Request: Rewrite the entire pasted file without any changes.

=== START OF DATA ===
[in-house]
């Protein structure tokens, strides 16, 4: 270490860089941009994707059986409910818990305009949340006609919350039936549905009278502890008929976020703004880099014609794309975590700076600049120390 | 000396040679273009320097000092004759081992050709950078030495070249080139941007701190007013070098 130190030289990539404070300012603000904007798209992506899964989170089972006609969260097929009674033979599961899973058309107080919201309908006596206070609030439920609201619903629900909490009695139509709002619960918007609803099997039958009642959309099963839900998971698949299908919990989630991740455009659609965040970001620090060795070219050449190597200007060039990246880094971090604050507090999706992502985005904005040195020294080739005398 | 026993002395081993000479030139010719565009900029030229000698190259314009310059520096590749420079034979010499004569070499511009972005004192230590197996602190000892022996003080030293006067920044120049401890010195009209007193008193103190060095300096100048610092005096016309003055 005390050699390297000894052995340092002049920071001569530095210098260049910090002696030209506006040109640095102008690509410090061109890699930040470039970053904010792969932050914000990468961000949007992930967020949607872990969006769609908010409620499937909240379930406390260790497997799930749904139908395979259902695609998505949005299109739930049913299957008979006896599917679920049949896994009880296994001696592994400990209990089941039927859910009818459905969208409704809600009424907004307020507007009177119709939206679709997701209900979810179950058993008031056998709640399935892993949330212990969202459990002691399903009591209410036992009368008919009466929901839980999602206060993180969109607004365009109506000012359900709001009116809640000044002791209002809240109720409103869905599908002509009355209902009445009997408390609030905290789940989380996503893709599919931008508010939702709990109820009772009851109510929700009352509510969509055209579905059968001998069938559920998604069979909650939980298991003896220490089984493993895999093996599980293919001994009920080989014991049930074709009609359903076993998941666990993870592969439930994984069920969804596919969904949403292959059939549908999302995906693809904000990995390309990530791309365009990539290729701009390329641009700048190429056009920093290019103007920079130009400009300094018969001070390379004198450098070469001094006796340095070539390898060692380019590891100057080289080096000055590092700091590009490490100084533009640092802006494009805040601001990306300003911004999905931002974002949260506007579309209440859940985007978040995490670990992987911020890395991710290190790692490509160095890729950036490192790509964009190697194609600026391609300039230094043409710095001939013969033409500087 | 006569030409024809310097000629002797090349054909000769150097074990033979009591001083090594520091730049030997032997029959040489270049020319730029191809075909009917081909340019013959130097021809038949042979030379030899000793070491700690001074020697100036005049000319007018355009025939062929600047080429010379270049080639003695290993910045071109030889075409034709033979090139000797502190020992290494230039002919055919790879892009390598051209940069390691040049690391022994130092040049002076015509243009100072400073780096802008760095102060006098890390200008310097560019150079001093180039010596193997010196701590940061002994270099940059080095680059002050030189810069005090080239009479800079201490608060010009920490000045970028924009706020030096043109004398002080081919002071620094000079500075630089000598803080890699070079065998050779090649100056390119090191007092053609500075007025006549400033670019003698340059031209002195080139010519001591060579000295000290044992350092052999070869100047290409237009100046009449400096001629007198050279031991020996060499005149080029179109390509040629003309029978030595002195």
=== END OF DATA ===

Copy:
[in-house]
């Protein structure tokens, strides 16, 4: 270490860089941009994707059986409910818990305009949340006609919350039936549905009278502890008929976020703004880099014609794309975590700076600049120390 | 000396040679273009320097000092004759081992050709950078030495070249080139941007701190007013070098 130190030289990539404070300012603000904007798209992506899964989170089972006609969260097929009674033979599961899973058309107080919201309908006596206070609030439920609201619903629900909490009695139509709002619960918007609803099997039958009642959309099963839900998971698949299908919990989630991740455009659609965040970001620090060795070219050449190597200007060039990246880094971090604050507090999706992502985005904005040195020294080739005398 | 026993002395081993000479030139010719565009900029030229000698190259314009310059520096590749420079034979010499004569070499511009972005004192230590197996602190000892022996003080030293006067920044120049401890010195009209007193008193103190060095300096100048610092005096016309003055 005390050699390297000894052995340092002049920071001569530095210098260049910090002696030209506006040109640095102008690509410090061109890699930040470039970053904010792969932050914000990468961000949007992930967020949607872990969006769609908010409620499937909240379930406390260790497997799930749904139908395979259902695609998505949005299109739930049913299957008979006896599917679920049949896994009880296994001696592994400990209990089941039927859910009818459905969208409704809600009424907004307020507007009177119709939206679709997701209900979810179950058993008031056998709640399935892993949330212990969202459990002691399903009591209410036992009368008919009466929901839980999602206060993180969109607004365009109506000012359900709001009116809640000044002791209002809240109720409103869905599908002509009355209902009445009997408390609030905290789940989380996503893709599919931008508010939702709990109820009772009851109510929700009352509510969509055209579905059968001998069938559920998604069979909650939980298991003896220490089984493993895999093996599980293919001994009920080989014991049930074709009609359903076993998941666990993870592969439930994984069920969804596919969904949403292959059939549908999302995906693809904000990995390309990530791309365009990539290729701009390329641009700048190429056009920093290019103007920079130009400009300094018969001070390379004198450098070469001094006796340095070539390898060692380019590891100057080289080096000055590092700091590009490490100084533009640092802006494009805040601001990306300003911004999905931002974002949260506007579309209440859940985007978040995490670990992987911020890395991710290190790692490509160095890729950036490192790509964009190697194609600026391609300039230094043409710095001939013969033409500087 | 006569030409024809310097000629002797090349054909000769150097074990033979009591001083090594520091730049030997032997029959040489270049020319730029191809075909009917081909340019013959130097021809038949042979030379030899000793070491700690001074020697100036005049000319007018355009025939062929600047080429010379270049080639003695290993910045071109030889075409034709033979090139000797502190020992290494230039002919055919790879892009390598051209940069390691040049690391022994130092040049002076015509243009100072400073780096802008760095102060006098890390200008310097560019150079001093180039010596193997010196701590940061002994270099940059080095680059002050030189810069005090080239009479800079201490608060010009920490000045970028924009706020030096043109004398002080081919002071620094000079500075630089000598803080890699070079065998050779090649100056390119090191007092053609500075007025006549400033670019003698340059031209002195080139010519001591060579000295000290044992350092052999070869100047290409237009100046009449400096001629007198050279031991020996060499005149080029179109390509040629003309029978030595002195």